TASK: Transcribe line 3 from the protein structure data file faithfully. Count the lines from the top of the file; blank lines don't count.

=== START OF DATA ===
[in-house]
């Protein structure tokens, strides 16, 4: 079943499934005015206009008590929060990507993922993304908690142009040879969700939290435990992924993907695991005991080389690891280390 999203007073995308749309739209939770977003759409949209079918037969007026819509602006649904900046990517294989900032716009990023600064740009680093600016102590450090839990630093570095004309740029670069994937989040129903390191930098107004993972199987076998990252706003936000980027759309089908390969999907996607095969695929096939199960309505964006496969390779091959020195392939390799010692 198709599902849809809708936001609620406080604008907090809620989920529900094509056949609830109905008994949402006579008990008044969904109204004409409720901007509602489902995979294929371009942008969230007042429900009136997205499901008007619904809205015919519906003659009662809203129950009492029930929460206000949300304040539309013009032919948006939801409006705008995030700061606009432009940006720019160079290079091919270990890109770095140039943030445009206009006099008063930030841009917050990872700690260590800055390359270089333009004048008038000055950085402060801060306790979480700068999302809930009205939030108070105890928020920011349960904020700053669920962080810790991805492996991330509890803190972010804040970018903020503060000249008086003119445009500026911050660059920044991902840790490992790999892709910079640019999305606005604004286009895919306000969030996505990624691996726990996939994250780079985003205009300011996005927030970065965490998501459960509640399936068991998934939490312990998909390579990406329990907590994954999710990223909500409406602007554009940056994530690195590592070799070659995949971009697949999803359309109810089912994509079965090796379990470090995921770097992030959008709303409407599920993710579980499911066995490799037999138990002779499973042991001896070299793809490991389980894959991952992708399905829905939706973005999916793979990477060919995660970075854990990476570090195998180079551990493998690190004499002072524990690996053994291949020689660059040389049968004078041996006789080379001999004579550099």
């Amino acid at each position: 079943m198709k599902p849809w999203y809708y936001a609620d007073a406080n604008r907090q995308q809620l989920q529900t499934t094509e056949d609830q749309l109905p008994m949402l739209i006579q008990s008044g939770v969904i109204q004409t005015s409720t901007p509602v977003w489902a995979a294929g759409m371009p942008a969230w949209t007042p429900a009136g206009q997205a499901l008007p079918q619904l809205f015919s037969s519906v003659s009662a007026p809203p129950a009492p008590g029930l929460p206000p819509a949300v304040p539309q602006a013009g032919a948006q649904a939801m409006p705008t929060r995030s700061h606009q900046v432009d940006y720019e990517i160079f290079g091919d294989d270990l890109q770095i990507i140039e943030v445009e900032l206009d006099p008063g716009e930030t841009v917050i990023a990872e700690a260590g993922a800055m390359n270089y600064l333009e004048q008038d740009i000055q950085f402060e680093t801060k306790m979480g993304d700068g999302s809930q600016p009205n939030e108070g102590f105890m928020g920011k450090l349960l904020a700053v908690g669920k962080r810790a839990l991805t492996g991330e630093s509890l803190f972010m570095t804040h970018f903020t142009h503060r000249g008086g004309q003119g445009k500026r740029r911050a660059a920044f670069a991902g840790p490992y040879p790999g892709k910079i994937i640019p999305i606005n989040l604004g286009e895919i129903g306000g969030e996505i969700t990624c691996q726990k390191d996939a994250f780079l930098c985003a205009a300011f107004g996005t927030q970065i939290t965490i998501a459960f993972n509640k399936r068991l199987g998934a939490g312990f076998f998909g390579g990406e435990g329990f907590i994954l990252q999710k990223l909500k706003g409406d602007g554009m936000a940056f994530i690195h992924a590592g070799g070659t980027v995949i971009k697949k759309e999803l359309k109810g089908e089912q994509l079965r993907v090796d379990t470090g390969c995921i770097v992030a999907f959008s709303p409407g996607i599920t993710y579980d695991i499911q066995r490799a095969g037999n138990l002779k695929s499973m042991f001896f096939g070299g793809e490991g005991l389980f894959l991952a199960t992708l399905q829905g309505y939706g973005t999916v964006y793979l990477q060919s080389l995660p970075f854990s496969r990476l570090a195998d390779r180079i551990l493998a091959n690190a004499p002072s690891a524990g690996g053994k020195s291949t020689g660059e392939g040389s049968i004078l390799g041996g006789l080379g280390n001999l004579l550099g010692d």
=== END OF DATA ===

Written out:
């Amino acid at each position: 079943m198709k599902p849809w999203y809708y936001a609620d007073a406080n604008r907090q995308q809620l989920q529900t499934t094509e056949d609830q749309l109905p008994m949402l739209i006579q008990s008044g939770v969904i109204q004409t005015s409720t901007p509602v977003w489902a995979a294929g759409m371009p942008a969230w949209t007042p429900a009136g206009q997205a499901l008007p079918q619904l809205f015919s037969s519906v003659s009662a007026p809203p129950a009492p008590g029930l929460p206000p819509a949300v304040p539309q602006a013009g032919a948006q649904a939801m409006p705008t929060r995030s700061h606009q900046v432009d940006y720019e990517i160079f290079g091919d294989d270990l890109q770095i990507i140039e943030v445009e900032l206009d006099p008063g716009e930030t841009v917050i990023a990872e700690a260590g993922a800055m390359n270089y600064l333009e004048q008038d740009i000055q950085f402060e680093t801060k306790m979480g993304d700068g999302s809930q600016p009205n939030e108070g102590f105890m928020g920011k450090l349960l904020a700053v908690g669920k962080r810790a839990l991805t492996g991330e630093s509890l803190f972010m570095t804040h970018f903020t142009h503060r000249g008086g004309q003119g445009k500026r740029r911050a660059a920044f670069a991902g840790p490992y040879p790999g892709k910079i994937i640019p999305i606005n989040l604004g286009e895919i129903g306000g969030e996505i969700t990624c691996q726990k390191d996939a994250f780079l930098c985003a205009a300011f107004g996005t927030q970065i939290t965490i998501a459960f993972n509640k399936r068991l199987g998934a939490g312990f076998f998909g390579g990406e435990g329990f907590i994954l990252q999710k990223l909500k706003g409406d602007g554009m936000a940056f994530i690195h992924a590592g070799g070659t980027v995949i971009k697949k759309e999803l359309k109810g089908e089912q994509l079965r993907v090796d379990t470090g390969c995921i770097v992030a999907f959008s709303p409407g996607i599920t993710y579980d695991i499911q066995r490799a095969g037999n138990l002779k695929s499973m042991f001896f096939g070299g793809e490991g005991l389980f894959l991952a199960t992708l399905q829905g309505y939706g973005t999916v964006y793979l990477q060919s080389l995660p970075f854990s496969r990476l570090a195998d390779r180079i551990l493998a091959n690190a004499p002072s690891a524990g690996g053994k020195s291949t020689g660059e392939g040389s049968i004078l390799g041996g006789l080379g280390n001999l004579l550099g010692d």